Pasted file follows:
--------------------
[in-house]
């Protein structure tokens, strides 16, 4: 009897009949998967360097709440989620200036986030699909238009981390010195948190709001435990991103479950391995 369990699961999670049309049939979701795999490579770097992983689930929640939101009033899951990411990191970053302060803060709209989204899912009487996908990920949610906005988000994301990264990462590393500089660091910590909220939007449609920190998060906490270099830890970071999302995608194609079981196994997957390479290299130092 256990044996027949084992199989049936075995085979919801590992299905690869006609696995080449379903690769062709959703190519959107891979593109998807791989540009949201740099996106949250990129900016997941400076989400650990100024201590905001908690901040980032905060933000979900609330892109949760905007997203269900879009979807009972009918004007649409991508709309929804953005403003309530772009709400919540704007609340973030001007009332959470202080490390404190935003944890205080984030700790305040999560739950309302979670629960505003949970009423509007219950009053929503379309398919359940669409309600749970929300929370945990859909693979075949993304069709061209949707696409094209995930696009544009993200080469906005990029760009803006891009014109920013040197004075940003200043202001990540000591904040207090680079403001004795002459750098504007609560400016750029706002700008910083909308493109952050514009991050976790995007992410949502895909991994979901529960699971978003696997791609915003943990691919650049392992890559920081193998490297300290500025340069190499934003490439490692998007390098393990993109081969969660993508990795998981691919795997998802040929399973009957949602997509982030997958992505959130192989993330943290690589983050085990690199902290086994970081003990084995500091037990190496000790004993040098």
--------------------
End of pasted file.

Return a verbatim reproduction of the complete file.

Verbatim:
[in-house]
């Protein structure tokens, strides 16, 4: 009897009949998967360097709440989620200036986030699909238009981390010195948190709001435990991103479950391995 369990699961999670049309049939979701795999490579770097992983689930929640939101009033899951990411990191970053302060803060709209989204899912009487996908990920949610906005988000994301990264990462590393500089660091910590909220939007449609920190998060906490270099830890970071999302995608194609079981196994997957390479290299130092 256990044996027949084992199989049936075995085979919801590992299905690869006609696995080449379903690769062709959703190519959107891979593109998807791989540009949201740099996106949250990129900016997941400076989400650990100024201590905001908690901040980032905060933000979900609330892109949760905007997203269900879009979807009972009918004007649409991508709309929804953005403003309530772009709400919540704007609340973030001007009332959470202080490390404190935003944890205080984030700790305040999560739950309302979670629960505003949970009423509007219950009053929503379309398919359940669409309600749970929300929370945990859909693979075949993304069709061209949707696409094209995930696009544009993200080469906005990029760009803006891009014109920013040197004075940003200043202001990540000591904040207090680079403001004795002459750098504007609560400016750029706002700008910083909308493109952050514009991050976790995007992410949502895909991994979901529960699971978003696997791609915003943990691919650049392992890559920081193998490297300290500025340069190499934003490439490692998007390098393990993109081969969660993508990795998981691919795997998802040929399973009957949602997509982030997958992505959130192989993330943290690589983050085990690199902290086994970081003990084995500091037990190496000790004993040098």